A friend on the 3-Day

I could write about any number of poignant experiences in the last 12 years of my life.

For Abby, I choose to write about how I met her sister.

My friend Julie did the Komen 3-Day in my honor 11 years ago. It took several years, but I got the bug and decided to walk to celebrate my 11th year of being a survivor and my 45th birthday. At a training walk in Chicago in 2008, I met Sandi Smith. Sandi suffers from MS, but was determined to do the 3-Day (she's also a Triathlete!!) Sandi and I became tent-mates and dear friends.

And then I meet Abby, Well, not directly, obviously. I was in line for the medical tent on Saturday night to have my feet wrapped when I struck up a conversation with Deb. We hit it off immediately. We're both from Western New York! She told me about Abby. I was sad for her, but after we talked a while we found ourselves laughing hysterically! We had a great chat and I knew I made a friend.

I left Deb that evening with the promise that we would find each other. Sunday was warm and bright and wonderful and I thanked God for kinesiology tape! We spent the day walking to and along Lake Michigan. After 3 days of Gatorade, I remember sing a pop stand right before our last lunch stop, Diet Pepsi! I think I bought pop for the 10 people in line behind me. I looked for Deb at lunch: I was becoming concerned I would not see her. I was carrying a business card, which by now was soggy with sweat. As Sandi and I were heading out, I heard someone call my name. Deb. We hugged and I quickly shoved my soggy business card in her hand. I promised to find her at the end.

As I approached the finish line (Soldier Field was a beautiful sight I must say and this from a Bills fan!!) I saw Deb's family. I stopped briefly and introduced myself. In typical "Laura" fashion, I was compelled to run across the finish line with Sandi picking up all the stuff I was dropping along the way! Sandi went to meet her husband Bill. I was alone in a sea of people. My phone rang. It was my best friend Mary Beth. She told me she and Michael had come to be there with me! I lost it. After making a plan where to meet after closing ceremonies, I went to stand along the "finish line" and cheer in my fellow walkers. Then I saw Deb, carrying Abby's picture as she had done so proudly for 3 days. I called to her and she came to me and fell into my arms sobbing. We cried together; for Abby, for me, from the physical and emotional exhaustion. I told her she needed to go, to finish the journey. I didn't see her again that day. As a matter of fact, I have not seen her since.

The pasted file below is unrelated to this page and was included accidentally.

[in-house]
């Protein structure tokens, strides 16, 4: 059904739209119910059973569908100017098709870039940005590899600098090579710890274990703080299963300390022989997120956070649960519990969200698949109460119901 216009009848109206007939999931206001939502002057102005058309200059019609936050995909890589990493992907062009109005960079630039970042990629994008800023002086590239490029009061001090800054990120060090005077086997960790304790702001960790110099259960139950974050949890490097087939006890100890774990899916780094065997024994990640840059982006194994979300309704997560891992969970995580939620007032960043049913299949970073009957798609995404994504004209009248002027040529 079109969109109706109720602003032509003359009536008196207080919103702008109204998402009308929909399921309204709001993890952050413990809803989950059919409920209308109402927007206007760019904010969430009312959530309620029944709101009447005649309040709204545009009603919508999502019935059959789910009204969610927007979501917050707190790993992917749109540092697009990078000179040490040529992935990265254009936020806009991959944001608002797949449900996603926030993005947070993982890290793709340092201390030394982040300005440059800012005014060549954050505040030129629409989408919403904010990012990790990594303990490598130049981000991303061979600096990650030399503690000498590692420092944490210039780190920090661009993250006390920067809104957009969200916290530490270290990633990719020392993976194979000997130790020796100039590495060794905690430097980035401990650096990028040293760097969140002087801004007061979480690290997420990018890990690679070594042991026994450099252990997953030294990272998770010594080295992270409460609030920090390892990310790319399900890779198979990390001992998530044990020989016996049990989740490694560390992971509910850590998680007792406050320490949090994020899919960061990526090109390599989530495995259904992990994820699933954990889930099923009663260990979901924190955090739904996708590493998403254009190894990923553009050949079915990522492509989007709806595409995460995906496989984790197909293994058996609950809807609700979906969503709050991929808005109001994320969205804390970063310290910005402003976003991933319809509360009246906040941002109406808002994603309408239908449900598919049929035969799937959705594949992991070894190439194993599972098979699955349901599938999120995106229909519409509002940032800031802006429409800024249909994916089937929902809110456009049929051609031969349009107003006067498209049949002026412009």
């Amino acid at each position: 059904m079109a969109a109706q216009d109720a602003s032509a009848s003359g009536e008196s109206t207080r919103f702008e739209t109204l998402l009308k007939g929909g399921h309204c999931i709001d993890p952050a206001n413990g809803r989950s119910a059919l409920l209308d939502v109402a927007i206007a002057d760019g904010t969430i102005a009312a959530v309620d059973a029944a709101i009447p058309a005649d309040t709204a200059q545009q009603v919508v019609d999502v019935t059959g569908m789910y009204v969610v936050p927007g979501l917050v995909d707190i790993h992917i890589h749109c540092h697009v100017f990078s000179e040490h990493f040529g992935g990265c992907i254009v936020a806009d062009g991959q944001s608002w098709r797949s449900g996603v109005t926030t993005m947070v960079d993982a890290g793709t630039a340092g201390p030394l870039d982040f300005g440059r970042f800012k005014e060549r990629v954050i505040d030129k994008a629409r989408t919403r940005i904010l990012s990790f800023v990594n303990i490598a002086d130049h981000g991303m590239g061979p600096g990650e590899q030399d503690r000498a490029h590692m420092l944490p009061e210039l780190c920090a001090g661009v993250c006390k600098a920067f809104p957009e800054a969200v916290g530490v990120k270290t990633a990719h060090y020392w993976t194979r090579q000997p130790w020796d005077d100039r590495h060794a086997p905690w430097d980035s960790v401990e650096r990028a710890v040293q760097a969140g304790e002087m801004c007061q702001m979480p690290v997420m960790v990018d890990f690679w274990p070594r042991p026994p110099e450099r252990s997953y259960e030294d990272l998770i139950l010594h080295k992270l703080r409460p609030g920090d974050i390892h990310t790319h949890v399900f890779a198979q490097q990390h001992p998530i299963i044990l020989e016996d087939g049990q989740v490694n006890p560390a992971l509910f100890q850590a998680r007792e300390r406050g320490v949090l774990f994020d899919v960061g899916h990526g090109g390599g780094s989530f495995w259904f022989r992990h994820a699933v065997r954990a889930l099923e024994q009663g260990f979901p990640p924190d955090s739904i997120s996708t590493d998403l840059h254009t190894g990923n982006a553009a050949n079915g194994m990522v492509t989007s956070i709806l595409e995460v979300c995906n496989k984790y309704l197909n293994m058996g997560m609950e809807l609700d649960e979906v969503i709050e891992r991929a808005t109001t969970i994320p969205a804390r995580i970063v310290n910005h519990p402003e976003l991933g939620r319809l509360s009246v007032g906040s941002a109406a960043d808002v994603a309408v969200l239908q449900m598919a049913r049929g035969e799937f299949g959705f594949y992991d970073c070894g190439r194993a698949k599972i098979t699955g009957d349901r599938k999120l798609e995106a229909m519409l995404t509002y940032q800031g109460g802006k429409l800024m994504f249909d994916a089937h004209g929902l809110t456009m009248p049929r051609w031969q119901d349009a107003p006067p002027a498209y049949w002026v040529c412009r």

Walkers, volunteers, the "Pink Panthers," etc. entered the closing ceremony area. We survivors joined hands and walked in last. Everyone was holding up one shoe. I've never seen anything like it, never felt anything like it. It was the single most moving event of my life.

It took me a week to recover physically, months to feel emotionally "normal."

I am forever changed. By cancer. By the people I have met because of cancer. By Deb. By Abby-Jill. By losing my own sister to ovarian cancer 2 years later. I am comforted by the belief that Judy and Abby have met in heaven and are watching over us, cheering our every step. Deb and I are connected on a cellular level in the way friends who share a common history and a common goal. I am forever grateful that I walked that weekend and that I met her. and in 2 weeks I will compete in my first Half Ironman triathlon. That, my friends, is what breast cancer cannot do.


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